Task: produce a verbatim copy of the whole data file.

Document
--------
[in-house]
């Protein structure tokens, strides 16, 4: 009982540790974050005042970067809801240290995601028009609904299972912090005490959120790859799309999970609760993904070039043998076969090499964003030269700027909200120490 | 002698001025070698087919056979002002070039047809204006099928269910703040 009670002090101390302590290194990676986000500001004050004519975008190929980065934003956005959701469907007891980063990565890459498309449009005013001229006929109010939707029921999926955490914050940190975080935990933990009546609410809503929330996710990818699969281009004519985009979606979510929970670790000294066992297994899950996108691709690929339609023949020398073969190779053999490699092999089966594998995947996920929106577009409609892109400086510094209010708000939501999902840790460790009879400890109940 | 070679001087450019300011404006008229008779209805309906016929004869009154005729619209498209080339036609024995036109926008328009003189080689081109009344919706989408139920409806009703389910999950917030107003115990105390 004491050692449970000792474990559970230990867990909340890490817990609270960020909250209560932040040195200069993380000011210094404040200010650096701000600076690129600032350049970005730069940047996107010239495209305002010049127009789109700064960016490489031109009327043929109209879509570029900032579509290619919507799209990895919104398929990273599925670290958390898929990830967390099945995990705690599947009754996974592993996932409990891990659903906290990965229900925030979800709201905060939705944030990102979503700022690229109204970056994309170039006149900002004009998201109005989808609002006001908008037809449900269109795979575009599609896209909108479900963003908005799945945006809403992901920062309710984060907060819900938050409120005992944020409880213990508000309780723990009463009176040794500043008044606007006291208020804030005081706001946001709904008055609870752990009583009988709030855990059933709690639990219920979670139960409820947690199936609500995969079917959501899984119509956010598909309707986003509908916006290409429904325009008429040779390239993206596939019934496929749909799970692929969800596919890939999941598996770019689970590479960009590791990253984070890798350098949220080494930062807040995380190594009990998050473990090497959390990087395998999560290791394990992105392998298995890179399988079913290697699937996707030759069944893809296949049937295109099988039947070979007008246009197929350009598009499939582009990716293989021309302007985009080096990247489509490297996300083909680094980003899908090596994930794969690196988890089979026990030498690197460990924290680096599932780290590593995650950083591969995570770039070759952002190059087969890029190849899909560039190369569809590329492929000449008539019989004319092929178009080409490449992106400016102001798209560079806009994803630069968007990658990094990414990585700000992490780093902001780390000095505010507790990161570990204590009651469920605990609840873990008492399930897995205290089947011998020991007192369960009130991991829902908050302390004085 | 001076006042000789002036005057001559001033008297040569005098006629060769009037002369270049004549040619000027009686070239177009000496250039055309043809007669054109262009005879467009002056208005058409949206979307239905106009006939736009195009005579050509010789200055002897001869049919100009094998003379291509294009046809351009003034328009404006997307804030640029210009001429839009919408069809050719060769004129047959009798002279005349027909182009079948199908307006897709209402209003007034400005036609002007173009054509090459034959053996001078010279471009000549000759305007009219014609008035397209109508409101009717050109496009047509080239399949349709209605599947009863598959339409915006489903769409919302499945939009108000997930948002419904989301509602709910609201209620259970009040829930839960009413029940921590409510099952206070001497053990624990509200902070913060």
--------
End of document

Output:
[in-house]
């Protein structure tokens, strides 16, 4: 009982540790974050005042970067809801240290995601028009609904299972912090005490959120790859799309999970609760993904070039043998076969090499964003030269700027909200120490 | 002698001025070698087919056979002002070039047809204006099928269910703040 009670002090101390302590290194990676986000500001004050004519975008190929980065934003956005959701469907007891980063990565890459498309449009005013001229006929109010939707029921999926955490914050940190975080935990933990009546609410809503929330996710990818699969281009004519985009979606979510929970670790000294066992297994899950996108691709690929339609023949020398073969190779053999490699092999089966594998995947996920929106577009409609892109400086510094209010708000939501999902840790460790009879400890109940 | 070679001087450019300011404006008229008779209805309906016929004869009154005729619209498209080339036609024995036109926008328009003189080689081109009344919706989408139920409806009703389910999950917030107003115990105390 004491050692449970000792474990559970230990867990909340890490817990609270960020909250209560932040040195200069993380000011210094404040200010650096701000600076690129600032350049970005730069940047996107010239495209305002010049127009789109700064960016490489031109009327043929109209879509570029900032579509290619919507799209990895919104398929990273599925670290958390898929990830967390099945995990705690599947009754996974592993996932409990891990659903906290990965229900925030979800709201905060939705944030990102979503700022690229109204970056994309170039006149900002004009998201109005989808609002006001908008037809449900269109795979575009599609896209909108479900963003908005799945945006809403992901920062309710984060907060819900938050409120005992944020409880213990508000309780723990009463009176040794500043008044606007006291208020804030005081706001946001709904008055609870752990009583009988709030855990059933709690639990219920979670139960409820947690199936609500995969079917959501899984119509956010598909309707986003509908916006290409429904325009008429040779390239993206596939019934496929749909799970692929969800596919890939999941598996770019689970590479960009590791990253984070890798350098949220080494930062807040995380190594009990998050473990090497959390990087395998999560290791394990992105392998298995890179399988079913290697699937996707030759069944893809296949049937295109099988039947070979007008246009197929350009598009499939582009990716293989021309302007985009080096990247489509490297996300083909680094980003899908090596994930794969690196988890089979026990030498690197460990924290680096599932780290590593995650950083591969995570770039070759952002190059087969890029190849899909560039190369569809590329492929000449008539019989004319092929178009080409490449992106400016102001798209560079806009994803630069968007990658990094990414990585700000992490780093902001780390000095505010507790990161570990204590009651469920605990609840873990008492399930897995205290089947011998020991007192369960009130991991829902908050302390004085 | 001076006042000789002036005057001559001033008297040569005098006629060769009037002369270049004549040619000027009686070239177009000496250039055309043809007669054109262009005879467009002056208005058409949206979307239905106009006939736009195009005579050509010789200055002897001869049919100009094998003379291509294009046809351009003034328009404006997307804030640029210009001429839009919408069809050719060769004129047959009798002279005349027909182009079948199908307006897709209402209003007034400005036609002007173009054509090459034959053996001078010279471009000549000759305007009219014609008035397209109508409101009717050109496009047509080239399949349709209605599947009863598959339409915006489903769409919302499945939009108000997930948002419904989301509602709910609201209620259970009040829930839960009413029940921590409510099952206070001497053990624990509200902070913060």